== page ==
organizes the objectives that in turn, will serve as the basis for ones test especially; its content that will
be subjected to measurement. The table mainly serves to clearly define the scope and focus of the test. It
also insures correspondence between the learning objectives for the students and the content of the
subject. A table serves to organize the process of test development to best represent the material covered
in the teaching/ learning process. Without a Table or a test blueprint, a test will produce scores of limited
use, validity and interpretation.
2. If validity as a characteristic of test means that a test must measure what it is supposed to
measure, is a multiple choice type of test valid to determine learning of manipulative skill
like focusing a microscope? Explain.
The answer can be a YES or a No. In neurology, the response for an action is triggered by a stimulus
that will stimulate the sensory neurons of the brain to produce an effect called as the motor response by
the motor neurons, thus it is a YES, the teacher can determine that he learner is already capable of doing
the hands on of microscope through assessing his/her cognitive domain/outcome with the use of

assessment tool like multiples choice. However, in a careful analysis, it is a NO. It sounds like the skill of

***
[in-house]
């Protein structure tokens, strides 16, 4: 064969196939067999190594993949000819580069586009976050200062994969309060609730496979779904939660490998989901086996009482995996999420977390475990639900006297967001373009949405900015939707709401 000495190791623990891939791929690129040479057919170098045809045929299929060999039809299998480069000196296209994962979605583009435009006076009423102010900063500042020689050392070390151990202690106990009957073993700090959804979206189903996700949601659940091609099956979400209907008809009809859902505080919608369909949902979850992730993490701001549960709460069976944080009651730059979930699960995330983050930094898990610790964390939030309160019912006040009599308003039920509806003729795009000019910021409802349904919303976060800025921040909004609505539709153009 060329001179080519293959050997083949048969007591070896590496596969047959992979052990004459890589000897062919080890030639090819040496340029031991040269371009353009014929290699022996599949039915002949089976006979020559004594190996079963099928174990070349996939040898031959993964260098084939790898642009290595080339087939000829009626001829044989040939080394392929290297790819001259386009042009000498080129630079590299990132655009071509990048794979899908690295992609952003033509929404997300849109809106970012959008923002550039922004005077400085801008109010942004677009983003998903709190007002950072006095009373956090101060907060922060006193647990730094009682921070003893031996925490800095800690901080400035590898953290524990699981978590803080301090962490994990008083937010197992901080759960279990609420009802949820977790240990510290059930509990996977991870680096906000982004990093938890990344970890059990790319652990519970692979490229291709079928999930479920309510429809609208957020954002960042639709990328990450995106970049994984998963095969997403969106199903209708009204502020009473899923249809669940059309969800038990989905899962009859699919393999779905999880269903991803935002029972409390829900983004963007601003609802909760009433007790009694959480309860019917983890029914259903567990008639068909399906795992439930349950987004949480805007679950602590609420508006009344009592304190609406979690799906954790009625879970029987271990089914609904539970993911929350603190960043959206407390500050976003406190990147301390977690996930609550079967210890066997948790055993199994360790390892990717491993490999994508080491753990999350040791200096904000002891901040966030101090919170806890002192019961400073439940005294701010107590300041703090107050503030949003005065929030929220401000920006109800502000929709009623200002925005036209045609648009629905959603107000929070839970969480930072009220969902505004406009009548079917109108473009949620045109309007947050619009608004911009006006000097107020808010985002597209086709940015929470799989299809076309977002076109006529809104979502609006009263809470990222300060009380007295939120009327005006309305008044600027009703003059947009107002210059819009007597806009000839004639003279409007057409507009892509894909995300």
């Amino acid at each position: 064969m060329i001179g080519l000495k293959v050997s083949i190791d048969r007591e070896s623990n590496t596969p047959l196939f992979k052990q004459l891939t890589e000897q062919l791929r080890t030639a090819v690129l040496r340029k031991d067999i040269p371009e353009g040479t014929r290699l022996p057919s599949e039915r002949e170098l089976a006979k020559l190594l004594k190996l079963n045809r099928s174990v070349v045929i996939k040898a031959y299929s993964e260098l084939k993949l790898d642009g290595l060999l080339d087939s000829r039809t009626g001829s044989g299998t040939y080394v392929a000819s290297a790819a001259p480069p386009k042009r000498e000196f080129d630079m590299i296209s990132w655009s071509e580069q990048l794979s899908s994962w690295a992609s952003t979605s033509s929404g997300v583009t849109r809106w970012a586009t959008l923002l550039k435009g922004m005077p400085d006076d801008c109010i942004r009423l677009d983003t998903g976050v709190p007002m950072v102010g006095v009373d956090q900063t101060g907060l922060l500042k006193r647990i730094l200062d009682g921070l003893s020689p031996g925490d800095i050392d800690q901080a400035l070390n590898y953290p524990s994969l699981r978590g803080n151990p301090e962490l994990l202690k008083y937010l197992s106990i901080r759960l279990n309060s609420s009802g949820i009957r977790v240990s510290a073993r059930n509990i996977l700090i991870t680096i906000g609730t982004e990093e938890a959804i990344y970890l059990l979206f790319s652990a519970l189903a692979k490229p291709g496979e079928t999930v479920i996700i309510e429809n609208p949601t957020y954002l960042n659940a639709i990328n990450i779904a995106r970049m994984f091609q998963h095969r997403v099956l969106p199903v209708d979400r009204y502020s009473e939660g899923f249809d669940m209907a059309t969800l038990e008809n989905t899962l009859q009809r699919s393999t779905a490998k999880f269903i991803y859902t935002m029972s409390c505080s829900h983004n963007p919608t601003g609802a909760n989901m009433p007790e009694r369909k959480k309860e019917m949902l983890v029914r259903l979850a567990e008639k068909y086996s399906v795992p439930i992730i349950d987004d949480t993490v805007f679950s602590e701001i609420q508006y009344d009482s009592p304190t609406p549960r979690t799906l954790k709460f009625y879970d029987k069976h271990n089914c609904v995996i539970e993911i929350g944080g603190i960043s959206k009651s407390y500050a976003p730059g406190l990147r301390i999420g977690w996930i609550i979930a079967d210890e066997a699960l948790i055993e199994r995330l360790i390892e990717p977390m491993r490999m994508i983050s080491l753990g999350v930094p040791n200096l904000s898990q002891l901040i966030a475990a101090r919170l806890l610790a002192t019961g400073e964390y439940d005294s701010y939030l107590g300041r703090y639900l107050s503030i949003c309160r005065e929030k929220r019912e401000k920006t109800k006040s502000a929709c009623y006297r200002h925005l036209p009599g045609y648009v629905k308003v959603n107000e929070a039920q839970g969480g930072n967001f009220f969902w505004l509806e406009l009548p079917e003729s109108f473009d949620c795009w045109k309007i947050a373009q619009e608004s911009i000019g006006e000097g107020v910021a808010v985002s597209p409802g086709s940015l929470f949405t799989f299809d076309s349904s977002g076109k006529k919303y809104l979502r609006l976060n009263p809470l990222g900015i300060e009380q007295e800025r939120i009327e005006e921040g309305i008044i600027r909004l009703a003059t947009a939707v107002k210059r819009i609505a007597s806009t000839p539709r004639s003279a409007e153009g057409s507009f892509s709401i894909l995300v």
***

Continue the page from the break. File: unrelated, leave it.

focusing should be OBSERVED, if one will ask about which part of the microscope would be used to
focus the microscope then that would be valid.

3. Do we have other types of validity of a test other than content validity? Research for an answer.

CONSTRUCT VALIDITY an assessment of the quality of an instrument or experimental

design. It says Does it measure the construct it is supposed to measure.

INTERNAL VALIDITY it occurs when it can be concluded that there is a causal relationship
between the variables being studied. A danger is that changes might be caused by other factors.

COCLUSION VALIDTY occurs when you can conclude that ere is a relationship of some kind
between the two variables being examined. This may be a positive or negative correlation.

FACE VALIDITY occurs when something appears to be valid. This of course, depends on the
judgment of the observer.

My Reflections
Write down what you learned on what to do to measure validity of tests. Did you ever experience
taking a test which was very difficult because the items were not all covered in class? How did it affect
you? How will you prevent your future pupils / students for experiencing the same?
The more opportunity a child is given to learn to manage the stress involved in a test-taking